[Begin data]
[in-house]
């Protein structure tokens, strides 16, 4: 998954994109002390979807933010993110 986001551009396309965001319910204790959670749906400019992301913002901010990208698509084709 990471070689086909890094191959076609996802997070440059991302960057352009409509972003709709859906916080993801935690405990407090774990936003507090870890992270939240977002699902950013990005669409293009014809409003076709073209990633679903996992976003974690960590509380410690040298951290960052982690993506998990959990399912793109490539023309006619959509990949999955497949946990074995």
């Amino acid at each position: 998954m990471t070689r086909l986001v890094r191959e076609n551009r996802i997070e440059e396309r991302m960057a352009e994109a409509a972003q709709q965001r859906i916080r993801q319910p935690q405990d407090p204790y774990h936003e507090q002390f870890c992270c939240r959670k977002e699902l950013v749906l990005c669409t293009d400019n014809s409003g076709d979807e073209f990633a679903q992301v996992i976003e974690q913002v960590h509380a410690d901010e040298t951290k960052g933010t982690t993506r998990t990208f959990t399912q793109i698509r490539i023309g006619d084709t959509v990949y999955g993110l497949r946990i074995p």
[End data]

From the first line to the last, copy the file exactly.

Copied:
[in-house]
């Protein structure tokens, strides 16, 4: 998954994109002390979807933010993110 986001551009396309965001319910204790959670749906400019992301913002901010990208698509084709 990471070689086909890094191959076609996802997070440059991302960057352009409509972003709709859906916080993801935690405990407090774990936003507090870890992270939240977002699902950013990005669409293009014809409003076709073209990633679903996992976003974690960590509380410690040298951290960052982690993506998990959990399912793109490539023309006619959509990949999955497949946990074995």
């Amino acid at each position: 998954m990471t070689r086909l986001v890094r191959e076609n551009r996802i997070e440059e396309r991302m960057a352009e994109a409509a972003q709709q965001r859906i916080r993801q319910p935690q405990d407090p204790y774990h936003e507090q002390f870890c992270c939240r959670k977002e699902l950013v749906l990005c669409t293009d400019n014809s409003g076709d979807e073209f990633a679903q992301v996992i976003e974690q913002v960590h509380a410690d901010e040298t951290k960052g933010t982690t993506r998990t990208f959990t399912q793109i698509r490539i023309g006619d084709t959509v990949y999955g993110l497949r946990i074995p």